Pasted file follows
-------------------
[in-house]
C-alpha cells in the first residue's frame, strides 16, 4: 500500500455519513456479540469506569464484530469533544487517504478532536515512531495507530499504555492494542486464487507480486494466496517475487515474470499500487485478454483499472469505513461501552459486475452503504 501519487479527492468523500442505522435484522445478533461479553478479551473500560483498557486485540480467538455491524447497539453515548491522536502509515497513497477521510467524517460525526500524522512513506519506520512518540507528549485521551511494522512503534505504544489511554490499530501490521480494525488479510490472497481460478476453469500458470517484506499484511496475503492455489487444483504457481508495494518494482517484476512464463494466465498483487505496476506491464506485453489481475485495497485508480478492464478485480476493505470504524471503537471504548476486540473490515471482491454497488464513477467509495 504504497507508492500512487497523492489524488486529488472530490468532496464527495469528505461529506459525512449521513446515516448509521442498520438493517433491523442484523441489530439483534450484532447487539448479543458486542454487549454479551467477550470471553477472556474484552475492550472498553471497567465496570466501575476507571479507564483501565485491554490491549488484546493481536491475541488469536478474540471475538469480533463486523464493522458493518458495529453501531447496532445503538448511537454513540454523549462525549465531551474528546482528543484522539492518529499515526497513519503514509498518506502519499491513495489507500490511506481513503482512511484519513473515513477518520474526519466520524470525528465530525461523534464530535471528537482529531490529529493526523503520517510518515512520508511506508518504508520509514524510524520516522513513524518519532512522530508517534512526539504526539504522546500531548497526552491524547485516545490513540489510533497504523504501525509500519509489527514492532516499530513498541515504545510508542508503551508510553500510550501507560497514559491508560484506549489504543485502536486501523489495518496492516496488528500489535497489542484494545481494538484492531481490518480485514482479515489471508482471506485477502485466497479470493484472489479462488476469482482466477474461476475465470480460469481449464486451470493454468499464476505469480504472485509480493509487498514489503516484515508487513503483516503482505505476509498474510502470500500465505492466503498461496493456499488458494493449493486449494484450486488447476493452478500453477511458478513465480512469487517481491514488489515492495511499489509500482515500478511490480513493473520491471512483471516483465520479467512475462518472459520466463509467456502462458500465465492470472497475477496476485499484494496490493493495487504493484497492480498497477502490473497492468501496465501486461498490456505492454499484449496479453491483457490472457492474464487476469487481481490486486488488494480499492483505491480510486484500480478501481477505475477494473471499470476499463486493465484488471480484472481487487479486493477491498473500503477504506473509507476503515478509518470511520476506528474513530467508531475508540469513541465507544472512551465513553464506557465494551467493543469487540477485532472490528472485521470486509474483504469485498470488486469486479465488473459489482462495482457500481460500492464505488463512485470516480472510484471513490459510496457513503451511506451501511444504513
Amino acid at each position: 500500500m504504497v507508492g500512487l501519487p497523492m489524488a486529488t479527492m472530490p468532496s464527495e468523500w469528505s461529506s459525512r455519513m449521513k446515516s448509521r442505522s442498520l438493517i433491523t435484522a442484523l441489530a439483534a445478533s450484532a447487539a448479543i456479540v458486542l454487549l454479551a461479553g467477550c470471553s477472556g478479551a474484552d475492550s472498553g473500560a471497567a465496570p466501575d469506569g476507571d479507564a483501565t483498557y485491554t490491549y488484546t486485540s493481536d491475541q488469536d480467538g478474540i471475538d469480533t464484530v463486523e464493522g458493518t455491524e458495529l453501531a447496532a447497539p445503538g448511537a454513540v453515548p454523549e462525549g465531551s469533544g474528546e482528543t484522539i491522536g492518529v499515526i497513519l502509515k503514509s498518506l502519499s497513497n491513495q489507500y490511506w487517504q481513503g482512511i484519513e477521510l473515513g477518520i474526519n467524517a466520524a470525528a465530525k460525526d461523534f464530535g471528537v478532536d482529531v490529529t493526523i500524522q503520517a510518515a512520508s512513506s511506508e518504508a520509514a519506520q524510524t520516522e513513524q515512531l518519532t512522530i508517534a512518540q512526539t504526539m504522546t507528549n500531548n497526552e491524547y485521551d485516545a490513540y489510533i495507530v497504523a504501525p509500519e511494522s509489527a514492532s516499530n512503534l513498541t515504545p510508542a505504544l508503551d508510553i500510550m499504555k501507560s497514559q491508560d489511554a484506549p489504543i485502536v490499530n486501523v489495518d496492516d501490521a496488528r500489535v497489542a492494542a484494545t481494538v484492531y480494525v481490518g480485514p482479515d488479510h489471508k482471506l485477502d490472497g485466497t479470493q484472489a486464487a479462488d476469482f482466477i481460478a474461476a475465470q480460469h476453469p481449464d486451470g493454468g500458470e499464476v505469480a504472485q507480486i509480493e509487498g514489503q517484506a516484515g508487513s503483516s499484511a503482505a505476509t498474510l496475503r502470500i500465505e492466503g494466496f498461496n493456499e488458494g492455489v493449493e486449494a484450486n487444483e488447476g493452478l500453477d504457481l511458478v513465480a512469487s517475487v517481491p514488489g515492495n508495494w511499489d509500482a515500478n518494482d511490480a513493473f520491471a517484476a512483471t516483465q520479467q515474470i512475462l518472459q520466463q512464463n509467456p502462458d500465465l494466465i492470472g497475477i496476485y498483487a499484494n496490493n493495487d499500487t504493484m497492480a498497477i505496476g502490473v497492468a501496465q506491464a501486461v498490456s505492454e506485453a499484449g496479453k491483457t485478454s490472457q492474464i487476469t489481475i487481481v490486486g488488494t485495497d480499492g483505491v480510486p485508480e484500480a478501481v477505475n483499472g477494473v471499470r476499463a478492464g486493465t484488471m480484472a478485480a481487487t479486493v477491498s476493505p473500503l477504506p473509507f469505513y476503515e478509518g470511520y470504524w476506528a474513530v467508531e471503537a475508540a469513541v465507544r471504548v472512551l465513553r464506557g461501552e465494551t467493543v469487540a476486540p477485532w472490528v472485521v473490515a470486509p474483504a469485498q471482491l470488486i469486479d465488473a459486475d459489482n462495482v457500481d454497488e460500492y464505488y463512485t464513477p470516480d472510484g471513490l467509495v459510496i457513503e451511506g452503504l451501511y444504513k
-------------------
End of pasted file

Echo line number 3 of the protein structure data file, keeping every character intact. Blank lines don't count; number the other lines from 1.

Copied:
Amino acid at each position: 500500500m504504497v507508492g500512487l501519487p497523492m489524488a486529488t479527492m472530490p468532496s464527495e468523500w469528505s461529506s459525512r455519513m449521513k446515516s448509521r442505522s442498520l438493517i433491523t435484522a442484523l441489530a439483534a445478533s450484532a447487539a448479543i456479540v458486542l454487549l454479551a461479553g467477550c470471553s477472556g478479551a474484552d475492550s472498553g473500560a471497567a465496570p466501575d469506569g476507571d479507564a483501565t483498557y485491554t490491549y488484546t486485540s493481536d491475541q488469536d480467538g478474540i471475538d469480533t464484530v463486523e464493522g458493518t455491524e458495529l453501531a447496532a447497539p445503538g448511537a454513540v453515548p454523549e462525549g465531551s469533544g474528546e482528543t484522539i491522536g492518529v499515526i497513519l502509515k503514509s498518506l502519499s497513497n491513495q489507500y490511506w487517504q481513503g482512511i484519513e477521510l473515513g477518520i474526519n467524517a466520524a470525528a465530525k460525526d461523534f464530535g471528537v478532536d482529531v490529529t493526523i500524522q503520517a510518515a512520508s512513506s511506508e518504508a520509514a519506520q524510524t520516522e513513524q515512531l518519532t512522530i508517534a512518540q512526539t504526539m504522546t507528549n500531548n497526552e491524547y485521551d485516545a490513540y489510533i495507530v497504523a504501525p509500519e511494522s509489527a514492532s516499530n512503534l513498541t515504545p510508542a505504544l508503551d508510553i500510550m499504555k501507560s497514559q491508560d489511554a484506549p489504543i485502536v490499530n486501523v489495518d496492516d501490521a496488528r500489535v497489542a492494542a484494545t481494538v484492531y480494525v481490518g480485514p482479515d488479510h489471508k482471506l485477502d490472497g485466497t479470493q484472489a486464487a479462488d476469482f482466477i481460478a474461476a475465470q480460469h476453469p481449464d486451470g493454468g500458470e499464476v505469480a504472485q507480486i509480493e509487498g514489503q517484506a516484515g508487513s503483516s499484511a503482505a505476509t498474510l496475503r502470500i500465505e492466503g494466496f498461496n493456499e488458494g492455489v493449493e486449494a484450486n487444483e488447476g493452478l500453477d504457481l511458478v513465480a512469487s517475487v517481491p514488489g515492495n508495494w511499489d509500482a515500478n518494482d511490480a513493473f520491471a517484476a512483471t516483465q520479467q515474470i512475462l518472459q520466463q512464463n509467456p502462458d500465465l494466465i492470472g497475477i496476485y498483487a499484494n496490493n493495487d499500487t504493484m497492480a498497477i505496476g502490473v497492468a501496465q506491464a501486461v498490456s505492454e506485453a499484449g496479453k491483457t485478454s490472457q492474464i487476469t489481475i487481481v490486486g488488494t485495497d480499492g483505491v480510486p485508480e484500480a478501481v477505475n483499472g477494473v471499470r476499463a478492464g486493465t484488471m480484472a478485480a481487487t479486493v477491498s476493505p473500503l477504506p473509507f469505513y476503515e478509518g470511520y470504524w476506528a474513530v467508531e471503537a475508540a469513541v465507544r471504548v472512551l465513553r464506557g461501552e465494551t467493543v469487540a476486540p477485532w472490528v472485521v473490515a470486509p474483504a469485498q471482491l470488486i469486479d465488473a459486475d459489482n462495482v457500481d454497488e460500492y464505488y463512485t464513477p470516480d472510484g471513490l467509495v459510496i457513503e451511506g452503504l451501511y444504513k